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Which Star College Quarterback Should Land with Seattle? (Part Two of Series)

Matt Hasselbeck’s fractured rib means more than missed playing time and the two losses that have taken place since he was forced out of Seattle’s Week Two loss to the San Francisco 49ers.

The injury to the team’s aging and oft-injured gun slinger means that it really is time Seattle starts looking for the right collegiate player to dawn the new rave green uniform and lead the team back to NFC West dominance.

During the Labor Day weekend, I wrote the first installment of a multiple-part series looking at the NCAA’s top four quarterbacks.  I then offered which of the four I liked the best to take over the reigns in Seattle.

With four college games in the books, let’s see how each of the four is doing.

Sam Bradford (Oklahoma)

One of the worst things that could happen to a surefire top-10 NFL Draft pick is suffering a serious injury that forces you to miss multiple games.

In the Sooners’ first game of the season, a loss to then 20TH-ranked BYU, Sam Bradford sprained the AC joint in his throwing shoulder, forcing the Heisman Trophy winner to leave the game and miss the next three.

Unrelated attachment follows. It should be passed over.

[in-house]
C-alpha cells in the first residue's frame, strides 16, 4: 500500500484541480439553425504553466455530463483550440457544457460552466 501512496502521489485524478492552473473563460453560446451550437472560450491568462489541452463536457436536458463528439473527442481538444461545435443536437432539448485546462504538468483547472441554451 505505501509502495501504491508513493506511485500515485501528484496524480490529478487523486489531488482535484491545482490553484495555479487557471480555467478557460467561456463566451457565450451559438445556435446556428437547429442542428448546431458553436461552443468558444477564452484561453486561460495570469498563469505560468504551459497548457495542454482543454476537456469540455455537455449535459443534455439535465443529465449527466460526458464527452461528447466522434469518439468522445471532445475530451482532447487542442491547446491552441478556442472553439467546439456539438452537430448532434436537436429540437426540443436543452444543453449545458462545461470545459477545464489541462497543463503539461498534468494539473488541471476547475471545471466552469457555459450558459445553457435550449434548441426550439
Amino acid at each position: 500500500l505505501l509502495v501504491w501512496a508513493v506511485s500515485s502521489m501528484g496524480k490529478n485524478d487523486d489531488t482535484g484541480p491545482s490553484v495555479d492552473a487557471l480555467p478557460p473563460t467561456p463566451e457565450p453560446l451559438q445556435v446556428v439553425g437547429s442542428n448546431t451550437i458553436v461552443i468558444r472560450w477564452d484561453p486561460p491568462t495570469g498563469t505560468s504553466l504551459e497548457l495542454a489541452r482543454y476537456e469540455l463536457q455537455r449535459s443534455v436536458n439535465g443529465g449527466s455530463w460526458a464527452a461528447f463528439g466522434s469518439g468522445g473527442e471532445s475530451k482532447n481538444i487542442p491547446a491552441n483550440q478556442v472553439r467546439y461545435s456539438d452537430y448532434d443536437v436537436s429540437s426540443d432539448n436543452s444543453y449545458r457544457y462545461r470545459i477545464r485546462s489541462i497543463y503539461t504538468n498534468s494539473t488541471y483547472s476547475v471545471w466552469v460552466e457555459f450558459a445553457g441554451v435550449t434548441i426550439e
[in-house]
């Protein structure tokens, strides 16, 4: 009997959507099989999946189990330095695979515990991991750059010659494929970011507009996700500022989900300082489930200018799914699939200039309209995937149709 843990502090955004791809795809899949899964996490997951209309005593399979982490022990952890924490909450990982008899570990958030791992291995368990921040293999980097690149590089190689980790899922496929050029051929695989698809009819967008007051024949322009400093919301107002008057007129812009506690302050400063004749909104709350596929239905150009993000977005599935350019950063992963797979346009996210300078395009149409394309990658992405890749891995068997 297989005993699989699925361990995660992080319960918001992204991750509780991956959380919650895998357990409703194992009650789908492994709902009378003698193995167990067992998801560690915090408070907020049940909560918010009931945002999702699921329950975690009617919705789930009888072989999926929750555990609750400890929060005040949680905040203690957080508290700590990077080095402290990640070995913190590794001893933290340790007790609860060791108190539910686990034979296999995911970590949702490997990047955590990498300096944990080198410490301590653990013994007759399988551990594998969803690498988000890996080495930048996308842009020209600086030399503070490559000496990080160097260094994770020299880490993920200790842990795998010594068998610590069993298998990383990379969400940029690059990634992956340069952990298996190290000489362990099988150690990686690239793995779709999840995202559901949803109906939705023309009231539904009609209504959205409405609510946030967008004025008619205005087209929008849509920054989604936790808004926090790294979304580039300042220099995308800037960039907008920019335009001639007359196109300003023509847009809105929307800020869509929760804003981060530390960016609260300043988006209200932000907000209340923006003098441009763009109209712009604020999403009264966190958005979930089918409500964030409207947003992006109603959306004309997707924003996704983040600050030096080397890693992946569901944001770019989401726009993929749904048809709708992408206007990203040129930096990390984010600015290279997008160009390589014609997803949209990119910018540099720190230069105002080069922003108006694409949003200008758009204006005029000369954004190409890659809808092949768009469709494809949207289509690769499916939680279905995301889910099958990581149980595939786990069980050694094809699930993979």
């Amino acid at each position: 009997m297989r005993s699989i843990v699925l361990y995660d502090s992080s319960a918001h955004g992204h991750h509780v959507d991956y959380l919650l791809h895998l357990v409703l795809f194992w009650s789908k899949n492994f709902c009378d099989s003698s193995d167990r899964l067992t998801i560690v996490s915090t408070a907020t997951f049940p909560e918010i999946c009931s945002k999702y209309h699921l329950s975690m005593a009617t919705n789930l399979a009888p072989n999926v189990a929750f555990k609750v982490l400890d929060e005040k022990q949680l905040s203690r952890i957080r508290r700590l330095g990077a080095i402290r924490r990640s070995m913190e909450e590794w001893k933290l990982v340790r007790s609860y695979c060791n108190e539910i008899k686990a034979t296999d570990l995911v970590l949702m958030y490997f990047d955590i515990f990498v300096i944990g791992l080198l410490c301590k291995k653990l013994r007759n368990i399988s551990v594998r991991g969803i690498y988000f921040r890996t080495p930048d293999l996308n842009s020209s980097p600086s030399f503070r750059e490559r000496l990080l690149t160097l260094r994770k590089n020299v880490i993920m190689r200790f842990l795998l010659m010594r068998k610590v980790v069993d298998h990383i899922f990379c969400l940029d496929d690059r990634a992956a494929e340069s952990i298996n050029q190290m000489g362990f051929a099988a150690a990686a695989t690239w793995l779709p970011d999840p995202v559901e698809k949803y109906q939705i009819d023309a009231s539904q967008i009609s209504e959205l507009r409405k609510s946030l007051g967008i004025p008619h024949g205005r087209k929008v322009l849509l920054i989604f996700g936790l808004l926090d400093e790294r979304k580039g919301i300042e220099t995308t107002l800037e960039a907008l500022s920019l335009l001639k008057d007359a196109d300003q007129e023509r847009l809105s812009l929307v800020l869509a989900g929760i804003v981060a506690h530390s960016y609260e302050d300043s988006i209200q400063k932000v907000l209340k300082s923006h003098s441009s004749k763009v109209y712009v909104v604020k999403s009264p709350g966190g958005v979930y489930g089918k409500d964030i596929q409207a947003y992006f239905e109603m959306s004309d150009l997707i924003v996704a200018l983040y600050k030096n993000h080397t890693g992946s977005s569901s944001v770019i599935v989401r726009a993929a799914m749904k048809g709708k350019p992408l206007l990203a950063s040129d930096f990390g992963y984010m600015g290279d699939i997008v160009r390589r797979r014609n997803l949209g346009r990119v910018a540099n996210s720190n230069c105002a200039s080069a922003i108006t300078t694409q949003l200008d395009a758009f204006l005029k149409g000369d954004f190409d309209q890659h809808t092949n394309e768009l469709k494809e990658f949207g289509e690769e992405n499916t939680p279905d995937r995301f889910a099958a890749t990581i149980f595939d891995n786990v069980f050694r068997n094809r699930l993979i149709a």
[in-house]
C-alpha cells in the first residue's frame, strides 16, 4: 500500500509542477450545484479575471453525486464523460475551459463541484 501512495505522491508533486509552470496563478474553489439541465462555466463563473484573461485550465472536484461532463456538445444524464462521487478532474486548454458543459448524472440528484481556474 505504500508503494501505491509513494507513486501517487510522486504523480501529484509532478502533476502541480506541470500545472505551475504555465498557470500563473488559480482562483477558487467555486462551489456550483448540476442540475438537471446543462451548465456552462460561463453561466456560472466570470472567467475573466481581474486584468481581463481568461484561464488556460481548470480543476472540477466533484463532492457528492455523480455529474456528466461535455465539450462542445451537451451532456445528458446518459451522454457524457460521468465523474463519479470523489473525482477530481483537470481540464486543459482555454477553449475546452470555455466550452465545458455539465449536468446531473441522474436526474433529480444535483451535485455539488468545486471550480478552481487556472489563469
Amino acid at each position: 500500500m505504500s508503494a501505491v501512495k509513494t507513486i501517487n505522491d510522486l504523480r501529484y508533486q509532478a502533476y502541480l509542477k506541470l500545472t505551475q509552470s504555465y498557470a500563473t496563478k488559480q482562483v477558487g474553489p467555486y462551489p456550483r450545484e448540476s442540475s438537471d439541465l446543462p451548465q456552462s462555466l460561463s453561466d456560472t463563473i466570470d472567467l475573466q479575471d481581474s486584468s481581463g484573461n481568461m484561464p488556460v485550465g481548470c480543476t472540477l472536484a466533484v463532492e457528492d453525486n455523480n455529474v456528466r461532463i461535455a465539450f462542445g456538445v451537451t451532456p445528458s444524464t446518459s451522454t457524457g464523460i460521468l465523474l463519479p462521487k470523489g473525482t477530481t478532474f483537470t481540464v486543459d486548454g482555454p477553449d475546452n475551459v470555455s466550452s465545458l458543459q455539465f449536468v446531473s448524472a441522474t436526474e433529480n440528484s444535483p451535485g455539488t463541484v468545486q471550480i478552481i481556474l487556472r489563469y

PASSING g cmp-att-int Pct td yards avg/g
2009 1 10-14-0 71.4 1 96 96
PROJECTED 2009 40-56-0 71.4 4 384

*Courtesy of

Tim Tebow (Florida)

Continuing on the injured quarterback theme, Tim Tebow was forced out of the Gators’ fourth game of the season, an easy conference road victory at Kentucky, with a concussion.  The severity of the concussion shouldn’t keep Tebow on the sidelines like Bradford’s injury.

Possibly due in part to Florida’s early season dominance this year, Tebow hasn’t had to throw the football a lot.  In the four games he’s played this year, he’s only thrown more than 19 times once.

When he has thrown the ball though, he hasn’t been all that exciting and it doesn’t look like it will improve much.’s projections for Tebow’s season has the senior throwing the lowest totals almost across the board out of his entire college career…but is that necessarily a bad thing?

PASSING g cmp-att-int Pct td yards avg/g
2009 4 44-68-1 64.7 6 643 160.75
PROJECTED 2009 132-204-3 64.7 18 1929

*Courtesy of

Colt McCoy (Texas)

Colt McCoy, like what is said about Tebow, knows how to win games.

In what could have been an early season stunning upset for rival Texas Tech, McCoy led his then second-ranked Longhorns past the Red Raiders, 34 – 24.

Despite throwing two interceptions and putting up his lowest yardage totals so far this season, McCoy was still able to complete 70.6 percent of his passes.